My friend and comrade, and a brilliant illustrator, Ken Rinciari, died three years ago yesterday.
I think he had cancer. I know he had severe neuropathological pain in his legs that he described to me after his last visit to NYC. I also know he had all the miscellaneous aches, pains, and various terminal diagnoses from various doctors. He was a man in his late 70s who had smoked hand-rolled cigarettes lit off each other his entire life .
However, I didn’t find out about his death until early in May after he died. It wasn’t a shock since I hadn’t heard from him for quite some time even though we were daily correspondents. And, I knew he had not been feeling well for some time. But when his companion Dawn’s email came–the email addresses of his closest correspondents culled from his Outlook–I cried a little. I was on a New York City bus, and read the news on my phone. Who knows where I was headed…something probably not at all important in the scheme of things.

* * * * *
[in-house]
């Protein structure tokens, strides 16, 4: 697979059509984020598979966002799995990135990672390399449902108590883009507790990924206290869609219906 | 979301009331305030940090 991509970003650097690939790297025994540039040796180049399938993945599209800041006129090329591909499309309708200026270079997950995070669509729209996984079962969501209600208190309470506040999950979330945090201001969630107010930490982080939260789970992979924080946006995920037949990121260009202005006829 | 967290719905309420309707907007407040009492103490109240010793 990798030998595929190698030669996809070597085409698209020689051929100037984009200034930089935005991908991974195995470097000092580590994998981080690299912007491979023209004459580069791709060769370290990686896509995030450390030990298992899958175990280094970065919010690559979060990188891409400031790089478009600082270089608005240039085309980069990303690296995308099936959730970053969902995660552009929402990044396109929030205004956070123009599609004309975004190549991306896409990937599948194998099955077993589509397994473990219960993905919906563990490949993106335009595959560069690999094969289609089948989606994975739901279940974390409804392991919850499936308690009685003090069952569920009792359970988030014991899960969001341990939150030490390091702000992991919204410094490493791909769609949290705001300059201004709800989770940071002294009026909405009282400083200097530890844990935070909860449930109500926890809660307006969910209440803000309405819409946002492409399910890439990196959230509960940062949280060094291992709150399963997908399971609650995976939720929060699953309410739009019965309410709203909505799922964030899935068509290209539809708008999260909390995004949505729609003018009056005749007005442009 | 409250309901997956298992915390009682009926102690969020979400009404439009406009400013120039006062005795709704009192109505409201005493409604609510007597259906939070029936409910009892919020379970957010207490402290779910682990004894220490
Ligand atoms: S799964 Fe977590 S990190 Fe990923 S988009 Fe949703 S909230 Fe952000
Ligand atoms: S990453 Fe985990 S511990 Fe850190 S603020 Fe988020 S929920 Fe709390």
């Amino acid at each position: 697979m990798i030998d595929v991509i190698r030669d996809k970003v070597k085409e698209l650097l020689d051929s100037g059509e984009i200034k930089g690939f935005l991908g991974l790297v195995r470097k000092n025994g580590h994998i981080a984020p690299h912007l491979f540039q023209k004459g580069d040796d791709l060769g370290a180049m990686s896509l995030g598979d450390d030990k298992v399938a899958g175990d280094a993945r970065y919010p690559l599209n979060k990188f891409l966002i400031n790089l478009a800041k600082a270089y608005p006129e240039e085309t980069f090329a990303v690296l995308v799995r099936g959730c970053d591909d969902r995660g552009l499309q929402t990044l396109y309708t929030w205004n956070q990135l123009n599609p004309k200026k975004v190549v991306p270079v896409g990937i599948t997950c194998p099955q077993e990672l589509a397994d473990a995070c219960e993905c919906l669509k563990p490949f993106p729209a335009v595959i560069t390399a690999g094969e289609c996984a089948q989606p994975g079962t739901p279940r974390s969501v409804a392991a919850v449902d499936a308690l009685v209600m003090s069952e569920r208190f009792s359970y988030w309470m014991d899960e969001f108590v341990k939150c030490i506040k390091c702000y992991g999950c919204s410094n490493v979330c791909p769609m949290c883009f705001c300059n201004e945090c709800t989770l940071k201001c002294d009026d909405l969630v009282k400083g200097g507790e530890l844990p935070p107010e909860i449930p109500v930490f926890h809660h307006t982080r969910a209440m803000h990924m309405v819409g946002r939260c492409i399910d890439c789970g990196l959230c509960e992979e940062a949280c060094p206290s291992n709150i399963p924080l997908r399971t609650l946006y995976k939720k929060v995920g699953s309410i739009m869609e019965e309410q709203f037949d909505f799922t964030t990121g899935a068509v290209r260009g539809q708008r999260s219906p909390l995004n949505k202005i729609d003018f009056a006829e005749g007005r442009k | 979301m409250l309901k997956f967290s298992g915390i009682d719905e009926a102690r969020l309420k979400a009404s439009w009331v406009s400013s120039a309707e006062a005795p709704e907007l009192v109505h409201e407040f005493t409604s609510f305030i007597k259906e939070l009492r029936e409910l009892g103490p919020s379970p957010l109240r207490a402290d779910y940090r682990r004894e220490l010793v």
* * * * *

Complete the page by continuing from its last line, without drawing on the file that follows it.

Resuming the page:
My eyes are not dry now.
Things come in threes “they” say. My longtime friend Mary, in her 60s and living in New Mexico, died a year after Ken. Soon after that, Cheryl, a Brooklyn writer friend died — she was not even 40. I received a single phone call and one form letter from two of Mary’s sisters. She was far away and we hadn’t seen each other in a very long time, though we spoke on the phone regularly. But I couldn’t get the money together to travel to Albuquerque. Cheryl’s book was published posthumously. Her legend lives on among her friends her in Brooklyn and in the NYC literary scene.
I’ve been having an email conversation with a friend of Ken’s from Alkmaar, Holland for the past week. She said she was thinking of Ken, Googled to find a photo of him, and found this blog. She is an Advocatenkantoor (attorney) there. Ken introduced us quite a while back and we emailed briefly about exchanging apartments, but nothing came of it at the time. We have a lot in common, aside from both being 50-year-old women and being friends of Ken… I’ve had correspondence with lots of Ken’s friends, and some of his family. It seems he touched a lot of lives — and also gave everyone some of his artwork as well…
I don’t really know what more to say than death sucks. That’s what Cheryl’s partner has taught me about death and accompanying grief. There’s really nothing to say except that grief sucks.